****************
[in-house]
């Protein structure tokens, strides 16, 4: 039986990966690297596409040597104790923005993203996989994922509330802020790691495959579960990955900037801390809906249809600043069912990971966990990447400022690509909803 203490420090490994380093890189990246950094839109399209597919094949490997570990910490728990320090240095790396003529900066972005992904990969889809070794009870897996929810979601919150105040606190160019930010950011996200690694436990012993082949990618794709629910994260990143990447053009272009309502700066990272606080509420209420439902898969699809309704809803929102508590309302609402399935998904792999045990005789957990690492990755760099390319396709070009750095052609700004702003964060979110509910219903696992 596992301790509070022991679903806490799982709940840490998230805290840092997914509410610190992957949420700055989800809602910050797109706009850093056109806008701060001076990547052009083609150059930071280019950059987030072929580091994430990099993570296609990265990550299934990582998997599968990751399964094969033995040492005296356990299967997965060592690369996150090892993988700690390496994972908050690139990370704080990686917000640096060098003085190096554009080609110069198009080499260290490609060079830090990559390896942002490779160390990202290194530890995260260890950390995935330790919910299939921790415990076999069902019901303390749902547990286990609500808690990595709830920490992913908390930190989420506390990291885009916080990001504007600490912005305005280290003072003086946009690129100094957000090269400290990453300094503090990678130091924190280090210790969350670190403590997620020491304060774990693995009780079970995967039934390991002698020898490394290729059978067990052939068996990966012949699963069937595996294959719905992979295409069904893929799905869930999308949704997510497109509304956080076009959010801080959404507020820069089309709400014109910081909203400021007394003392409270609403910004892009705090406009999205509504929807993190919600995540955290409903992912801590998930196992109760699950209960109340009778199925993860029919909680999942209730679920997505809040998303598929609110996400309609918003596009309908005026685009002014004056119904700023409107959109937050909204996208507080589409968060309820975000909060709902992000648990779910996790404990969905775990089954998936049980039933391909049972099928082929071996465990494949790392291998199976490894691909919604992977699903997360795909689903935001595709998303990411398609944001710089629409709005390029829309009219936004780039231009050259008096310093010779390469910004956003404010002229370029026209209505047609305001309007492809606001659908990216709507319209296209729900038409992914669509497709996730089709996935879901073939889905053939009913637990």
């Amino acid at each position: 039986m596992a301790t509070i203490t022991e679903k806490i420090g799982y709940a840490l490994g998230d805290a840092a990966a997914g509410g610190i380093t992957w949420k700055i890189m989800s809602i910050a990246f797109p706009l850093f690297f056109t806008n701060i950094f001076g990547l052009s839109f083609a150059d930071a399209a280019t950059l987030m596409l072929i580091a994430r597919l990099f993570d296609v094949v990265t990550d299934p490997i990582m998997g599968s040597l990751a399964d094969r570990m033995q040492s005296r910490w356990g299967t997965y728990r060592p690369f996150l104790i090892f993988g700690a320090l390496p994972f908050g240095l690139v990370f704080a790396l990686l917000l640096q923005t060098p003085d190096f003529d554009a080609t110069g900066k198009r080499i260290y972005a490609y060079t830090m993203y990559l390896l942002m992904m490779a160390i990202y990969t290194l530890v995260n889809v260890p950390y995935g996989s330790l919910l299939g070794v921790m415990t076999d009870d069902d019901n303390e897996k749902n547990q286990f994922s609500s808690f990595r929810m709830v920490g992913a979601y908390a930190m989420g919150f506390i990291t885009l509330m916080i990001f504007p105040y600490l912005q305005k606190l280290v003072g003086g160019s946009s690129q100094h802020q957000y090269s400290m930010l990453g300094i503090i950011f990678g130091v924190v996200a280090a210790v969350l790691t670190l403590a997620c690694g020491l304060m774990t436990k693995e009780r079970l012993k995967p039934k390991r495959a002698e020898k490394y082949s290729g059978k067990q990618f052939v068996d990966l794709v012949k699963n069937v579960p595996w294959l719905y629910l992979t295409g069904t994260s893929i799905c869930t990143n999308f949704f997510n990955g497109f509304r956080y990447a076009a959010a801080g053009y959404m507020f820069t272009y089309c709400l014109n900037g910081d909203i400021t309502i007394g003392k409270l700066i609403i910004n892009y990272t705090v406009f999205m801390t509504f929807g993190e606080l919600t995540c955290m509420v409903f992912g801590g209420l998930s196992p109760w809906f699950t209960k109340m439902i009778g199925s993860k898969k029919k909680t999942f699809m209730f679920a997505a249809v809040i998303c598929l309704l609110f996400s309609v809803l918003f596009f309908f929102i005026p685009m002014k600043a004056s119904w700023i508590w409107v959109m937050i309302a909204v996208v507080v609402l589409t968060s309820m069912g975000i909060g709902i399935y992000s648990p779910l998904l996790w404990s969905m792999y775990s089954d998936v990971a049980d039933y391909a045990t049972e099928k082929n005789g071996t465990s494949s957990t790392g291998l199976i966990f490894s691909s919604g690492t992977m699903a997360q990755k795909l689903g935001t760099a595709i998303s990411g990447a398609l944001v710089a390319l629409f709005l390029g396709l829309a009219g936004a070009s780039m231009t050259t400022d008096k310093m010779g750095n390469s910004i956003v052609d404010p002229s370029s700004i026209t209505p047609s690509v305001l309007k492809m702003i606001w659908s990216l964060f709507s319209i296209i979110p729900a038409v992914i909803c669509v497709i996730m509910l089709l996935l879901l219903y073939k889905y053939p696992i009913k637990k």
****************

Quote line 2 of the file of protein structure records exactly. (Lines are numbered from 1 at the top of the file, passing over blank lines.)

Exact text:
């Protein structure tokens, strides 16, 4: 039986990966690297596409040597104790923005993203996989994922509330802020790691495959579960990955900037801390809906249809600043069912990971966990990447400022690509909803 203490420090490994380093890189990246950094839109399209597919094949490997570990910490728990320090240095790396003529900066972005992904990969889809070794009870897996929810979601919150105040606190160019930010950011996200690694436990012993082949990618794709629910994260990143990447053009272009309502700066990272606080509420209420439902898969699809309704809803929102508590309302609402399935998904792999045990005789957990690492990755760099390319396709070009750095052609700004702003964060979110509910219903696992 596992301790509070022991679903806490799982709940840490998230805290840092997914509410610190992957949420700055989800809602910050797109706009850093056109806008701060001076990547052009083609150059930071280019950059987030072929580091994430990099993570296609990265990550299934990582998997599968990751399964094969033995040492005296356990299967997965060592690369996150090892993988700690390496994972908050690139990370704080990686917000640096060098003085190096554009080609110069198009080499260290490609060079830090990559390896942002490779160390990202290194530890995260260890950390995935330790919910299939921790415990076999069902019901303390749902547990286990609500808690990595709830920490992913908390930190989420506390990291885009916080990001504007600490912005305005280290003072003086946009690129100094957000090269400290990453300094503090990678130091924190280090210790969350670190403590997620020491304060774990693995009780079970995967039934390991002698020898490394290729059978067990052939068996990966012949699963069937595996294959719905992979295409069904893929799905869930999308949704997510497109509304956080076009959010801080959404507020820069089309709400014109910081909203400021007394003392409270609403910004892009705090406009999205509504929807993190919600995540955290409903992912801590998930196992109760699950209960109340009778199925993860029919909680999942209730679920997505809040998303598929609110996400309609918003596009309908005026685009002014004056119904700023409107959109937050909204996208507080589409968060309820975000909060709902992000648990779910996790404990969905775990089954998936049980039933391909049972099928082929071996465990494949790392291998199976490894691909919604992977699903997360795909689903935001595709998303990411398609944001710089629409709005390029829309009219936004780039231009050259008096310093010779390469910004956003404010002229370029026209209505047609305001309007492809606001659908990216709507319209296209729900038409992914669509497709996730089709996935879901073939889905053939009913637990």